He was born at Varanasi in India and had his early education at Modern School in New Delhi. After obtaining a Bachelor's degree from Allahabad University, he joined the Indian Administrative Service (or I.A.S. for short) in 1962 and served in the state of Gujarat until 1968. His last posting was ...
He was born at Varanasi in India and had his early education at Modern School in New Delhi. After obtaining a Bachelor's degree from Allahabad University, he joined the Indian Administrative Service (or I.A.S. for short) in 1962 and served in the state of Gujarat until 1968. His last posting was as the District Development Officer (or D.D.O.) of Ahmedabad, where he had also served earlier as the managing director of the Gujarat Industrial Development Corporation.
After six years as a public servant, he resumed his academic career in 1968 when he joined the University of Syracuse, in upstate New York. He obtained a Master's in Economics in 1971 from that university, after completing a Master's dissertation on: The Hindu Scriptural Value System and India's Economic Development. His thesis signaled a shift in his academic interests towards religion and he went on to obtain a Masters in Theological Studies from the Harvard Divinity School in 1974, concentrating on comparative religion. He then joined the Department of Sanskrit and Indian Studies at Harvard University, finally obtaining his Ph.D. in 1978. His doctoral work focused on Abhinavagupta's commentary on the Bhagavadgītā. He also subsequently translated the commentary into English.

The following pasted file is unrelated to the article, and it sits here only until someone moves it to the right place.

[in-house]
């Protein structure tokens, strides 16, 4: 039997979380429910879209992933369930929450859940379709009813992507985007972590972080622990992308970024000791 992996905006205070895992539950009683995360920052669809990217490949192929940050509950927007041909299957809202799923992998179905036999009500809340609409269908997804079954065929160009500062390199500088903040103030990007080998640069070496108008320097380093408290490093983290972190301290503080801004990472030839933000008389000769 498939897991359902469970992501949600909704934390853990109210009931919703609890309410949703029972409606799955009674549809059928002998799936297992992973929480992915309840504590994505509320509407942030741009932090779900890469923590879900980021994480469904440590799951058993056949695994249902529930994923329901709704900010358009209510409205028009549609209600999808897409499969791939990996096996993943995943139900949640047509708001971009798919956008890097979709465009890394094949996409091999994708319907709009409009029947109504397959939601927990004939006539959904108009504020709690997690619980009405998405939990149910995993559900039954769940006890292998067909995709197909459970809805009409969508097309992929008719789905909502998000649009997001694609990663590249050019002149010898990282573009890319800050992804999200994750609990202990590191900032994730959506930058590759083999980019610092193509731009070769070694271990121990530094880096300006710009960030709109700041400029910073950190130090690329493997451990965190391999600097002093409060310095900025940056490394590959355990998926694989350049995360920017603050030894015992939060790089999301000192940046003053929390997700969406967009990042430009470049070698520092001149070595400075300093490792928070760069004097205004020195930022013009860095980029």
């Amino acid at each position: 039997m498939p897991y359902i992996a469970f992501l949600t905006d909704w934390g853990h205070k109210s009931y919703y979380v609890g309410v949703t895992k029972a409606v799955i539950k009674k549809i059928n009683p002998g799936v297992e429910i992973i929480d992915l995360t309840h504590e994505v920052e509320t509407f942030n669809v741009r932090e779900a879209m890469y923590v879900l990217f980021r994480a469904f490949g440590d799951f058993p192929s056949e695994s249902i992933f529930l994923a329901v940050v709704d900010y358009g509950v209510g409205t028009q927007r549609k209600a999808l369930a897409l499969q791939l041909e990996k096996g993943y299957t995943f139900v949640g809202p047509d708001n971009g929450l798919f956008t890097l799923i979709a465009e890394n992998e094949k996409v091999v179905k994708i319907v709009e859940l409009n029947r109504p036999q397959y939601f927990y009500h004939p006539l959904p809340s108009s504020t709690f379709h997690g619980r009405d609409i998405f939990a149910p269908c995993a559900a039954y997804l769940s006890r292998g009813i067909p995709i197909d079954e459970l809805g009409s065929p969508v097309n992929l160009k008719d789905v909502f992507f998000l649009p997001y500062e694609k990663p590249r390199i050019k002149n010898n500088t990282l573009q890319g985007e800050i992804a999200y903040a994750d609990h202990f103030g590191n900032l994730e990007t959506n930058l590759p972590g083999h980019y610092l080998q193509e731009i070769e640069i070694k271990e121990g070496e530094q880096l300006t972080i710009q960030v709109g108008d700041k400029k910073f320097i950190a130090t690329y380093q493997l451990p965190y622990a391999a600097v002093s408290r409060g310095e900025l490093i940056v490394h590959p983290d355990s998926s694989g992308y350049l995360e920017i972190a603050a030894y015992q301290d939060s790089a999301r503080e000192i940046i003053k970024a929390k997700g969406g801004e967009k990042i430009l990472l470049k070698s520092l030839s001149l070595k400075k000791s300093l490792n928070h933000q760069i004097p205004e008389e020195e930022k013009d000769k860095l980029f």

He was appointed Lecturer in Asian Religions at the University of Queensland in Brisbane, Australia in 1976 and subsequently to a similar position at the University of Sydney in 1980. When the International Association for the Study of Religions (IAHR) met in Sydney in 1985, he organized a special event to commemorate the bicentennial of Bhagavadgītā's translation into English in 1785. The appearance of two books also marked the occasion: his The Hindu Gita and Eric J. Sharpe's The Universal Gita.
He was appointed Associate Professor in the Faculty of Religious Studies at McGill University in Montreal, Canada in 1987, where he is now the Birks Professor of Comparative Religion. Two books edited by him while at McGill are widely used in teaching comparative religion: Women in World Religions (1987) and Our Religions (1993). He was instrumental in recently convening a global congress on World's Religions After September 11 which met at the Palais des Congr�s in Montreal from September 11-15, 2006.